Babycakes Cake Pop Maker

I admit it, I can’t resist a new kitchen gadget.  Last week I had the happy fortune of discovering The Babycakes brand Cake Pop Maker. I was in Kohl’s (one my favorite places) and in the Housewares section they had unveiled a display of all new fun cooking machines. I was carrying with me a coveted 30% off coupon so was quite excited. In addition to this machine they  had also displayed other Babycakes items:  a mini Donut maker, a Whoopie Pie Maker, and a Cupcake maker. On the other side of the display they also had a retro Cotton Candy maker and a Snow Cone machine, from a different manufacturer.

I picked up the Cake Pop Maker and knew this was the one for me. Think of it like a Foreman Grill but with half circle indentations on the top and bottom that cook doughnut holes, or what they like to call Cake Pops, in 4-6 minutes. As if that wasn’t draw enough, it also comes with a special fork to remove the treats, a bag of lollipop sticks and a holder to cool the pops. An injector for jelly or filling was also in the book as well as a book of recipes.

I held the Maker for awhile then realized if I just waited one more day I could also use my Kohl’s Cash ($10) so I could get this regularly marked item of $29.99 for about $4.00 (after 30% and my $10 coupon). I put it back.

Sadly, the next day I went back to Kohl’s and they had none left. Nor did the other four locations I tried. I looked online and Kohl’s only offers the other machines. Undaunted, I went back two days later and figured I’d settle for the mini Donut machine. But as luck would have it, that particular Kohl’s had a floor model which they agreed to sell me after I begged.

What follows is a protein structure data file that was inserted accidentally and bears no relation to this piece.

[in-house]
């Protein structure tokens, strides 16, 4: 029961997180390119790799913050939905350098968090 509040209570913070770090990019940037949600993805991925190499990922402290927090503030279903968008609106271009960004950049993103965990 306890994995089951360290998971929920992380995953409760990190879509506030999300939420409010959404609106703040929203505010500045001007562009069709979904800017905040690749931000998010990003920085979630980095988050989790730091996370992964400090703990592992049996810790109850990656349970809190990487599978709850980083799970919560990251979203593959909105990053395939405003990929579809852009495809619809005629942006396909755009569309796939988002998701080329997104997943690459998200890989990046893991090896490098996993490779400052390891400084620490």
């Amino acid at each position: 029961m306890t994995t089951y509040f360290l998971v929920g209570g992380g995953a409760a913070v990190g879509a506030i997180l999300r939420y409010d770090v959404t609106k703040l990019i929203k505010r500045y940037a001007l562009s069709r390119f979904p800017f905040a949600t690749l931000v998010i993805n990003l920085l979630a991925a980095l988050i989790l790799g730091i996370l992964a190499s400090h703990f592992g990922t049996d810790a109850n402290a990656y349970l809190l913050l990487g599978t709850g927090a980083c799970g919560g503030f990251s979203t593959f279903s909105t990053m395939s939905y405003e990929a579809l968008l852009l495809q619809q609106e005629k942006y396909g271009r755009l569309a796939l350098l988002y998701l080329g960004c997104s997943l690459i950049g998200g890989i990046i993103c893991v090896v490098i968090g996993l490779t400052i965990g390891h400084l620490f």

Friday night, I decided to make the chocolate Cake Pops. I followed the recipe which had all the standard ingredients people would have in a home: oil, eggs, sugar, flour, baking soda and powder, plus buttermilk. The recipe indicated that if I didn’t have buttermilk I could have just used real milk and vinegar but I opted for the real buttermilk, albeit fat free. I had hoped there would be an option to use a box cake mix but there wasn’t.

I mixed up the ingredients, sprayed the inside of the machine with cooking spray and plugged it in. In a few minutes the green light came on. I poured in a little less than a tablespoon of batter into each hole then closed the lid. Sure enough, 6 minutes later, the pops were done (they look like Munchkins) and were easy to retrieve from the Maker.

I cooled them in the holder that resembled a plastic egg carton. About a half hour later I put a half bag of chocolate chips in the microwave for 30 seconds with a little butter. I then added some milk since it was too thick.

I stuck a lollipop stick in one and then dipped it into the chocolate mix until it was coated. I then dried it on the same plastic egg container tray, which has holes for just that purpose.

I immediately sprinkled them with jimmies.

Once they cooled in the fridge, I tried one (okay I ate one hot and melty too) and they were delicious, and FUN.

I saved some that I didn’t coat in chocolate and tried the injector which was like a big gauge syringe. I filled it with caramel and …FAIL. It oozed all over the cake pop. I next dug a whole with a skewer but it was still a sticky mess.

So while the injector really didn’t work, the machine is an awful lot of fun and if you can get your hands on one of these machines I highly recommend it. I discovered since I bought the machine that Starbucks now offers these treats individually for sale. All the more reason to get one of these machines, I say.

I picked up some candy melts to coat the next batch and plan to make the Vanilla next time.

Tracy L. Carbone is a New England fiction writer. Please visit her WEBSITE to learn move about her cooking tips and writing life.